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Gopal Ganesh Agarkar

The secular rationalist reformer who propagated modern ideologies like individual freedom, rationalism and social justice

Materialism ,

Birth: 14th July, 1856

Gopal Ganesh Agarkar gave the dimensions of judiciousness and rationalism to the process of social reform in Maharashtra, driving change through a philosophy based on scientific thought.

Agarkar was born in a poor family in Tembhu village in Satara district. He took up various odd jobs to bear the expenses of his education, like working as a doctor’s assistant to dispense medicines, as an apprentice in the government revenue office, and even resorted to asking for Madhukari, barely managing to complete his education. He went to Karad, Akola and Ratnagiri for his education. In 1875, he passed his Matriculation and shifted to Pune for further education, securing admission in the Deccan College. During those days, he supported himself by writing articles for newspapers, winning elocution and essay writing competitions and through scholarships.

He became associated with Lokmanya Tilak while studying in college. By then, they were both fired with the idea of serving their motherland. Vishnushastri Chiplunkar established the New English School on 1st January 1880. Agarkar joined Chiplunkar in 1881 after securing his Masters degree in Arts. In the same year, Agarkar and Tilak together started the English newspaper Maratha and the Marathi newspaper Kesari, with Agarkar as the editor of Kesari.

Later they also formed the Deccan Education Society and under its auspices started the Fergusson College in 1885. Agarkar started teaching in this college and later became the Principal of the College, holding the office until his death. He believed that social revolution should occur first, that all undesirable social practices like child marriages and untouchability should first be expelled before attaining political freedom. This led to differences between him and Lokmanya Tilak, who gave supreme priority to attaining freedom. Unable to work together anymore under these differences, Agarkar resigned from the editorship of Kesari in October 1887 and started his own newspaper Sudharak (reformer) in 1888. He propagated individual freedom, rationalism and social justice through the medium of Sudharak. He also strongly voiced his opposition to unfair social practices like the Caste System (unequal treatment to people of lower castes), child marriage, making widows bald and Grantha-Dharma-Pramanya (blind following of religious scriptures and practices without present day context). Sudharak was published both in English as well as Marathi languages. Namdar Gopal Gokhale shouldered the responsibility of the English version of Sudharak for a brief period of time.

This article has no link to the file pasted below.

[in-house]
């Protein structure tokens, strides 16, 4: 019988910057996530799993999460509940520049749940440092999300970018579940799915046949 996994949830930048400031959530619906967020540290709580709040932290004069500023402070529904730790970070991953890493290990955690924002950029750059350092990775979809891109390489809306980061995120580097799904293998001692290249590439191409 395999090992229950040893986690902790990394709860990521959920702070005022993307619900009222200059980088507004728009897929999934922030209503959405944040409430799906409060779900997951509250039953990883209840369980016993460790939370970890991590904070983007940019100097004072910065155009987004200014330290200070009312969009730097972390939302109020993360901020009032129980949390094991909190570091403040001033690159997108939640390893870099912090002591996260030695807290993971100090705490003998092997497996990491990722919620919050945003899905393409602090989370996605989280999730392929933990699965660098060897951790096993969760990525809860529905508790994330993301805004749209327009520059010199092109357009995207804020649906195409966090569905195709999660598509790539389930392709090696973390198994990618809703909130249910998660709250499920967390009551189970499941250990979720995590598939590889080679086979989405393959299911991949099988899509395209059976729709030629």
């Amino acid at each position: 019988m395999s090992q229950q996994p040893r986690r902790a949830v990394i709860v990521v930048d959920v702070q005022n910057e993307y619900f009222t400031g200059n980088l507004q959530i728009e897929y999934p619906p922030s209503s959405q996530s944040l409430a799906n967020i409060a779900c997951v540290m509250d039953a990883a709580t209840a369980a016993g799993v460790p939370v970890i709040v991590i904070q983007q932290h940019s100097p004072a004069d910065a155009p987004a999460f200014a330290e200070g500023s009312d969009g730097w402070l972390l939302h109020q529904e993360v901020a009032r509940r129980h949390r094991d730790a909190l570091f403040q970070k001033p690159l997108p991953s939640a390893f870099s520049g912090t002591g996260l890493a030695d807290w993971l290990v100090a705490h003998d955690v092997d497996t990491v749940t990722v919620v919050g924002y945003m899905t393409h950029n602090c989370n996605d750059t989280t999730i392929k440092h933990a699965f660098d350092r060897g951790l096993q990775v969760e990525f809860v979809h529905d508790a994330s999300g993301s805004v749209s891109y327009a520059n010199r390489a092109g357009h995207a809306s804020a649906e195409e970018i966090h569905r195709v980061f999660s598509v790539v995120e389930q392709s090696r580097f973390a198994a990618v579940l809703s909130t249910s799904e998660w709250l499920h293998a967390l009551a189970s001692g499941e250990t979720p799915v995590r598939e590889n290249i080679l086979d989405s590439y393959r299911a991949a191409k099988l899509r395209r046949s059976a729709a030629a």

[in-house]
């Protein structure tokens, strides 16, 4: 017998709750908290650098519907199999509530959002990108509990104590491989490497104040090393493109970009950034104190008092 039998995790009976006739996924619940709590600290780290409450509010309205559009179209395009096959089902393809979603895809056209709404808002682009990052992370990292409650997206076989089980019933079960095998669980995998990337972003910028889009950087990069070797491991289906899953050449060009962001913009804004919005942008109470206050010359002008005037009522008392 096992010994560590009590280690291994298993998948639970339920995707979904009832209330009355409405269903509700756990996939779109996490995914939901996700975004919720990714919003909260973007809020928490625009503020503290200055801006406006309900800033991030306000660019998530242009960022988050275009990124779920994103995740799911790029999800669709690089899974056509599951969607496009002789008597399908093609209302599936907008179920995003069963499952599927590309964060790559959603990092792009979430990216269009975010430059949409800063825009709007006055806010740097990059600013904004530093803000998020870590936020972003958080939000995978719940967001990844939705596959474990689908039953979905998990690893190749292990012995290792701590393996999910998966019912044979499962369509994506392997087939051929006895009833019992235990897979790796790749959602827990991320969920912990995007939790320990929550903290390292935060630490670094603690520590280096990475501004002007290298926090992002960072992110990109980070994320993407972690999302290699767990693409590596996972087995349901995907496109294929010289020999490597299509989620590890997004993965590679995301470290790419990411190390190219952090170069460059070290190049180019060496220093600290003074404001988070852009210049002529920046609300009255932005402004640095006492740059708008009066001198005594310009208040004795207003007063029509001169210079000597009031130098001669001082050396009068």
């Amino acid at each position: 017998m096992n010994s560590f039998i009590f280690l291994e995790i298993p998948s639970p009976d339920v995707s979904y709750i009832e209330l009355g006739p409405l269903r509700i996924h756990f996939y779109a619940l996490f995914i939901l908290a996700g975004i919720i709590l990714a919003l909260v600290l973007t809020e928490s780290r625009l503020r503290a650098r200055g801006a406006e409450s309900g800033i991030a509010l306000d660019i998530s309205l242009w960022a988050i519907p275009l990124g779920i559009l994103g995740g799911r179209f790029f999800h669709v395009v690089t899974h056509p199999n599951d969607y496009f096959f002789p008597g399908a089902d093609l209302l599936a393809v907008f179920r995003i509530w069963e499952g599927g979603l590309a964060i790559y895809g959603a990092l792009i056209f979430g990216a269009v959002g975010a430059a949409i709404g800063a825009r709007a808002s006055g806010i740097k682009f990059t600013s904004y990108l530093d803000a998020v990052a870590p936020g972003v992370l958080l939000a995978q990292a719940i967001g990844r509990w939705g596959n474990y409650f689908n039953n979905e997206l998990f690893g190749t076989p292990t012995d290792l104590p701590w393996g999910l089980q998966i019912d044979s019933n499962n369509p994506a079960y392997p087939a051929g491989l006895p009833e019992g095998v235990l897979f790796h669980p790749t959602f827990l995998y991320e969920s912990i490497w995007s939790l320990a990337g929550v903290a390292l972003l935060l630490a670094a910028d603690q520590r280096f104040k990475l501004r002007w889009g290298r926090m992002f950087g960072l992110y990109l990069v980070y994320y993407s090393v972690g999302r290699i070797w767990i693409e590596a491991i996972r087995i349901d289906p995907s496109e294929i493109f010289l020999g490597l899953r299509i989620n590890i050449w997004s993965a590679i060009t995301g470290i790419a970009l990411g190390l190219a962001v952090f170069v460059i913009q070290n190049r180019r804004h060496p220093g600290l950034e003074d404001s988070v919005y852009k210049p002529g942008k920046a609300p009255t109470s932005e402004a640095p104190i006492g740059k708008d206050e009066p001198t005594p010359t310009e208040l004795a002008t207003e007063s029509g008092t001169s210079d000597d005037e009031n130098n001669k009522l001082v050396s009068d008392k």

Agarkar was a staunch supporter of individualism. He was among the few contemporaries in whose thought and practice there was no dichotomy. His rational approach constantly re-examined all social ideas and institutions. He also presented modern views about women’s dressing, before the society. He was a secular rationalist. He considered equality, consent and freedom to be important factors in the political and social context; that manmade social inequality should be kept to a bare minimum. He defined social progressiveness simply as having a system that provides reasonably equal comforts for all. He believed that intellectual debate is essential for social health. As a result of his radical views, he had to face extreme social opposition from the orthodox, who went to such an extreme as to take out a symbolic funeral procession for him. Despite such opposition, he continued his battle for social reforms with determination.

Agarkar expired unexpectedly, at the young age of thirty-nine years.

Death: 17th June, 1895



 

 


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